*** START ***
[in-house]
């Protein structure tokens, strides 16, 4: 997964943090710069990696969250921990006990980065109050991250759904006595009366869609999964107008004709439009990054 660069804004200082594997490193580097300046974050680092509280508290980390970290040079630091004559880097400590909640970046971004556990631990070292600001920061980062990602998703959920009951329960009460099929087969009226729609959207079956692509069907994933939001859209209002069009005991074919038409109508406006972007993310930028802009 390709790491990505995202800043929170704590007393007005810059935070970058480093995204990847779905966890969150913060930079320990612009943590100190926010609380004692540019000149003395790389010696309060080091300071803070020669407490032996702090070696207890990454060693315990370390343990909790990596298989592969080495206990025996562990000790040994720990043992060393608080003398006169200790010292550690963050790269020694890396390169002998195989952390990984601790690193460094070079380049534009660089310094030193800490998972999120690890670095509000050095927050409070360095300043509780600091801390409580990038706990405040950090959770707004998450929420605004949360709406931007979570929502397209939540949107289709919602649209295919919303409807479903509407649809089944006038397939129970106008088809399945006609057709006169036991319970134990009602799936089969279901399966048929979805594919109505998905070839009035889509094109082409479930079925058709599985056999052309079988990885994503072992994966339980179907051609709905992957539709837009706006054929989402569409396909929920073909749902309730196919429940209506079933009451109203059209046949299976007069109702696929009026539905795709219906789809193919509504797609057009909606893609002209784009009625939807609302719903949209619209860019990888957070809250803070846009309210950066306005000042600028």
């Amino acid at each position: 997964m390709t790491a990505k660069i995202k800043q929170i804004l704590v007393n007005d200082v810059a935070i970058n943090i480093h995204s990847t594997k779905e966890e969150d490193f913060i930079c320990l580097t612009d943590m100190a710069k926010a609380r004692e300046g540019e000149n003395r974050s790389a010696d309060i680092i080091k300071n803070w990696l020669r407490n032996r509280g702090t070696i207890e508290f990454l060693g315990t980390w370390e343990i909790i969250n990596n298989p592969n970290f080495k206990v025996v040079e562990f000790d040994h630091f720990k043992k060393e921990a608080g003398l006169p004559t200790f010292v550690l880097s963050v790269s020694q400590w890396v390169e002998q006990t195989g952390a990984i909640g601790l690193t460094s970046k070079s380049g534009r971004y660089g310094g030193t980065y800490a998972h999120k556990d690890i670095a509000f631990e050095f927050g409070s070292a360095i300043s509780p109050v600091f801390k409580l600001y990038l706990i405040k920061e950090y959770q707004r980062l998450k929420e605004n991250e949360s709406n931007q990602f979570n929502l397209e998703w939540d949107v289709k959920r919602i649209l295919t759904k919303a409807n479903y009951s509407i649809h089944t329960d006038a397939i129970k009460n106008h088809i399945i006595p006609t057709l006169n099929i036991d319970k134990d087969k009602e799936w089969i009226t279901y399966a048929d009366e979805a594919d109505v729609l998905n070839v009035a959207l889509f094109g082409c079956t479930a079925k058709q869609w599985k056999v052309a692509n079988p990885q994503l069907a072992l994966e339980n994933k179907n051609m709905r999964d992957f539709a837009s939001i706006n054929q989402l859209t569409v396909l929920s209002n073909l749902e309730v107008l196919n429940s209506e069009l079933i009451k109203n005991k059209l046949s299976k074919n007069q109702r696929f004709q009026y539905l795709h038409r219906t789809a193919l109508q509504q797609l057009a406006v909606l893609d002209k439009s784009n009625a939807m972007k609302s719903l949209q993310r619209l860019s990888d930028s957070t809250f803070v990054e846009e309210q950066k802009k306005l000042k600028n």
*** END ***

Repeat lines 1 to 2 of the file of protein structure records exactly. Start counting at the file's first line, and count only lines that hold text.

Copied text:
[in-house]
């Protein structure tokens, strides 16, 4: 997964943090710069990696969250921990006990980065109050991250759904006595009366869609999964107008004709439009990054 660069804004200082594997490193580097300046974050680092509280508290980390970290040079630091004559880097400590909640970046971004556990631990070292600001920061980062990602998703959920009951329960009460099929087969009226729609959207079956692509069907994933939001859209209002069009005991074919038409109508406006972007993310930028802009 390709790491990505995202800043929170704590007393007005810059935070970058480093995204990847779905966890969150913060930079320990612009943590100190926010609380004692540019000149003395790389010696309060080091300071803070020669407490032996702090070696207890990454060693315990370390343990909790990596298989592969080495206990025996562990000790040994720990043992060393608080003398006169200790010292550690963050790269020694890396390169002998195989952390990984601790690193460094070079380049534009660089310094030193800490998972999120690890670095509000050095927050409070360095300043509780600091801390409580990038706990405040950090959770707004998450929420605004949360709406931007979570929502397209939540949107289709919602649209295919919303409807479903509407649809089944006038397939129970106008088809399945006609057709006169036991319970134990009602799936089969279901399966048929979805594919109505998905070839009035889509094109082409479930079925058709599985056999052309079988990885994503072992994966339980179907051609709905992957539709837009706006054929989402569409396909929920073909749902309730196919429940209506079933009451109203059209046949299976007069109702696929009026539905795709219906789809193919509504797609057009909606893609002209784009009625939807609302719903949209619209860019990888957070809250803070846009309210950066306005000042600028």